Okay, back to the film. Yeh does beat the two thugs, and we find out later that his two teachers are fake kung fu masters who pay to have random guys get their asses kicked by Yeh so they look like they are teaching him the good stuff, when he isn’t learning shit.  (You may recognize this as being a similar plot to Yuen Biao’s Prodigal Son) So of course the baddies show up, and when Yeh tries to fight them they beat the tar out of him, and then the gang proceeds to take over the entire town. While training in more fake kung-fu, because Yeh is both smart and dense at the same time, sees one of his teachers getting schooled by a blind old beggar (Simon Yuen) but doesn’t yet see this as proof that his teachers aren’t for shit. We then see the beggar defending his niece from Wei’s  two douchy sidekicks, and the blind beggar beats them up in a fun fight, even though we know that the person fighting is a stuntman and not Simon Yuen, who is the father of legendary fight choreographer Yuen Woo Ping. Simon sells everything in the scenes right before and after a fight, and that’s good enough. There’s a reason why he’s the quintessential Kung-Fu teacher in so many martial arts films.

Yeh goes back to get a rematch with Wei, and this time gets beaten so badly he is forced to sign his bank over to the gang, and fires his two teachers, who then go to Wei to join his gang (Lau Chan=betrayal. Check.) Yeh goes to the beggar and is able to convince him to teach him kung-fu, and he does so, but little does Yeh know that the real boss of the gang, Tiger, has a history with the blind beggar, and so the stage is set for revenge left, revenge right, everywhere revenge!

This is what I call a blood capsule kung-fu film, meaning that the fights can go on for days and you know when someone is actually dead for good when they bite down on that blood capsule and the blood free flows from their mouth. That’s like an indicator that yes, that dude is finally dead. The film starts out slowly and doesn’t really get going until the beggar shows up, but that’s to be expected since Bruce Li’s first few fights are fought as a guy who is learning fake kung-fu. Once he does learn from the beggar the fights get pretty good. Not as brutal as a Bruce Lee film but not that graceful, the fights do march to the beat of its own drummer thanks to Lui Han Ming’s fight choreography, which seems to have different tempos for each fight, and gives each of them a satisfying finish, which is something considering that there are a ton of fights in this film!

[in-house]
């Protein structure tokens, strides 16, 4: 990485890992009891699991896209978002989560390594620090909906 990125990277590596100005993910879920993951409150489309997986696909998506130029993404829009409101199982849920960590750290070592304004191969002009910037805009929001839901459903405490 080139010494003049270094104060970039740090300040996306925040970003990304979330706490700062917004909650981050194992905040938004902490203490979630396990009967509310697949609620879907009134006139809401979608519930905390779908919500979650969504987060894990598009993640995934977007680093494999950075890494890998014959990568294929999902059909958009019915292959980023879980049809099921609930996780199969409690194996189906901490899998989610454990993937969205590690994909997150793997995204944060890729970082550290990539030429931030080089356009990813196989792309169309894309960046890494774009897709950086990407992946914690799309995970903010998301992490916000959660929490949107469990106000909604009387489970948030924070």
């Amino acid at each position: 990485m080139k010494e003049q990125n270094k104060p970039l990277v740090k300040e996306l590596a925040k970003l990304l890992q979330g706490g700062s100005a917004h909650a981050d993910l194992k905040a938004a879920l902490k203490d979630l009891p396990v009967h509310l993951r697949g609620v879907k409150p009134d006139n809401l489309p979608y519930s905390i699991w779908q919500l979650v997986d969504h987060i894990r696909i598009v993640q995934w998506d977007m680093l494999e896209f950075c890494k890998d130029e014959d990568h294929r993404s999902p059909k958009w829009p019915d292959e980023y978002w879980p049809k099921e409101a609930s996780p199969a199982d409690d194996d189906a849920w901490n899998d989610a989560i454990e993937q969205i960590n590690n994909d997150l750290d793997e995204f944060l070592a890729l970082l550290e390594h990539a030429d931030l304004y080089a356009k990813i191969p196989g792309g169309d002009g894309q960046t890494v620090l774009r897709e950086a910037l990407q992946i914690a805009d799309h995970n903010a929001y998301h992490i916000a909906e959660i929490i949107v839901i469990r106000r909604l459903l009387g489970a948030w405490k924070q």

Bruce Li shows off great skills, and while he looks like Bruce and acts like him, Li doesn’t really try to fight like him, except in moments here and there. Chaing Tao, a veteran of many kung-fu films, does a great job as the Tiger’ second in command Wei, as does Tiger Yueng, who shows off some great forms as the main baddie.

Blind Fist of Bruce is a satisfying revenge film where everyone get’s what’s coming to them, and when the bad guy is killed they roll credits. No aftermath stuff, he dies, and it’s done. Fast food Kung-Fu at it’s best.

(On a scale of 1-10, 10 being the best)

CHOREOGRAPHY: (8) Due to the story constraints the fights are stilted in the beginning, but hits everything right the rest of the way.

STUNTWORK:(8) Simon Yuen’s stuntman deserves a raise, and everyone does a great job. Lau Chan is money in the bank. Viva fake blood capsules!

STAR POWER: (8) Bruce Li’s appreciation is starting to grow as his old films are revisited. In many ways Li carried the torch until the next wave of martial arts stars.